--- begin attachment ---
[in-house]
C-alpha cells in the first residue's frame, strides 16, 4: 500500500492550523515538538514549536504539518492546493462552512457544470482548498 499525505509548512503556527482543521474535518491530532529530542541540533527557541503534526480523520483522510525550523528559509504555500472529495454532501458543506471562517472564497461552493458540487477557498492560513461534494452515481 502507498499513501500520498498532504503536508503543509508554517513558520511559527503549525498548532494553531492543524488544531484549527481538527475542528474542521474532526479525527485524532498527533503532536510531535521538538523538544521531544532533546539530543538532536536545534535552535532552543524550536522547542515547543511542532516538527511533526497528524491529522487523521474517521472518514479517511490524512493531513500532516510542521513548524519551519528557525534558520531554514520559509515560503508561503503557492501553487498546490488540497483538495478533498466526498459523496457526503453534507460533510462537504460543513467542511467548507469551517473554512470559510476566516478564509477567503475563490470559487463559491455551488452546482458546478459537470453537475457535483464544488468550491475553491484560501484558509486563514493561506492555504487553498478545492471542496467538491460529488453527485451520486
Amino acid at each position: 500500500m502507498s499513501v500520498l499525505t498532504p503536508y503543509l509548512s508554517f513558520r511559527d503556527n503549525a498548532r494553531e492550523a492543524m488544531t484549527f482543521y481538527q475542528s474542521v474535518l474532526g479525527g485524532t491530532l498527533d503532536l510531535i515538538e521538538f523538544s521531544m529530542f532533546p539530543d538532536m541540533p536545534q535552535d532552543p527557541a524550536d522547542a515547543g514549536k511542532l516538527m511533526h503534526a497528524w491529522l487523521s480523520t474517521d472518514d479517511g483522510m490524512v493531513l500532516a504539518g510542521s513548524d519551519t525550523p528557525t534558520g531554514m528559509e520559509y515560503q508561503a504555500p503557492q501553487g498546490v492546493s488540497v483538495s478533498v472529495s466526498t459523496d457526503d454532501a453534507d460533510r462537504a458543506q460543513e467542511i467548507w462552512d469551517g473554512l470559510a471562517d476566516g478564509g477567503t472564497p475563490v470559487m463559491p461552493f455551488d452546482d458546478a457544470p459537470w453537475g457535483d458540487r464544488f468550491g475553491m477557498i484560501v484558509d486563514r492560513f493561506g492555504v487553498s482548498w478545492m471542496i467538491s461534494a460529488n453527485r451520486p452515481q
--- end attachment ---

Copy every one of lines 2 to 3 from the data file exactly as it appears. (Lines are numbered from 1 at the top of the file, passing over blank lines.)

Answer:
C-alpha cells in the first residue's frame, strides 16, 4: 500500500492550523515538538514549536504539518492546493462552512457544470482548498 499525505509548512503556527482543521474535518491530532529530542541540533527557541503534526480523520483522510525550523528559509504555500472529495454532501458543506471562517472564497461552493458540487477557498492560513461534494452515481 502507498499513501500520498498532504503536508503543509508554517513558520511559527503549525498548532494553531492543524488544531484549527481538527475542528474542521474532526479525527485524532498527533503532536510531535521538538523538544521531544532533546539530543538532536536545534535552535532552543524550536522547542515547543511542532516538527511533526497528524491529522487523521474517521472518514479517511490524512493531513500532516510542521513548524519551519528557525534558520531554514520559509515560503508561503503557492501553487498546490488540497483538495478533498466526498459523496457526503453534507460533510462537504460543513467542511467548507469551517473554512470559510476566516478564509477567503475563490470559487463559491455551488452546482458546478459537470453537475457535483464544488468550491475553491484560501484558509486563514493561506492555504487553498478545492471542496467538491460529488453527485451520486
Amino acid at each position: 500500500m502507498s499513501v500520498l499525505t498532504p503536508y503543509l509548512s508554517f513558520r511559527d503556527n503549525a498548532r494553531e492550523a492543524m488544531t484549527f482543521y481538527q475542528s474542521v474535518l474532526g479525527g485524532t491530532l498527533d503532536l510531535i515538538e521538538f523538544s521531544m529530542f532533546p539530543d538532536m541540533p536545534q535552535d532552543p527557541a524550536d522547542a515547543g514549536k511542532l516538527m511533526h503534526a497528524w491529522l487523521s480523520t474517521d472518514d479517511g483522510m490524512v493531513l500532516a504539518g510542521s513548524d519551519t525550523p528557525t534558520g531554514m528559509e520559509y515560503q508561503a504555500p503557492q501553487g498546490v492546493s488540497v483538495s478533498v472529495s466526498t459523496d457526503d454532501a453534507d460533510r462537504a458543506q460543513e467542511i467548507w462552512d469551517g473554512l470559510a471562517d476566516g478564509g477567503t472564497p475563490v470559487m463559491p461552493f455551488d452546482d458546478a457544470p459537470w453537475g457535483d458540487r464544488f468550491g475553491m477557498i484560501v484558509d486563514r492560513f493561506g492555504v487553498s482548498w478545492m471542496i467538491s461534494a460529488n453527485r451520486p452515481q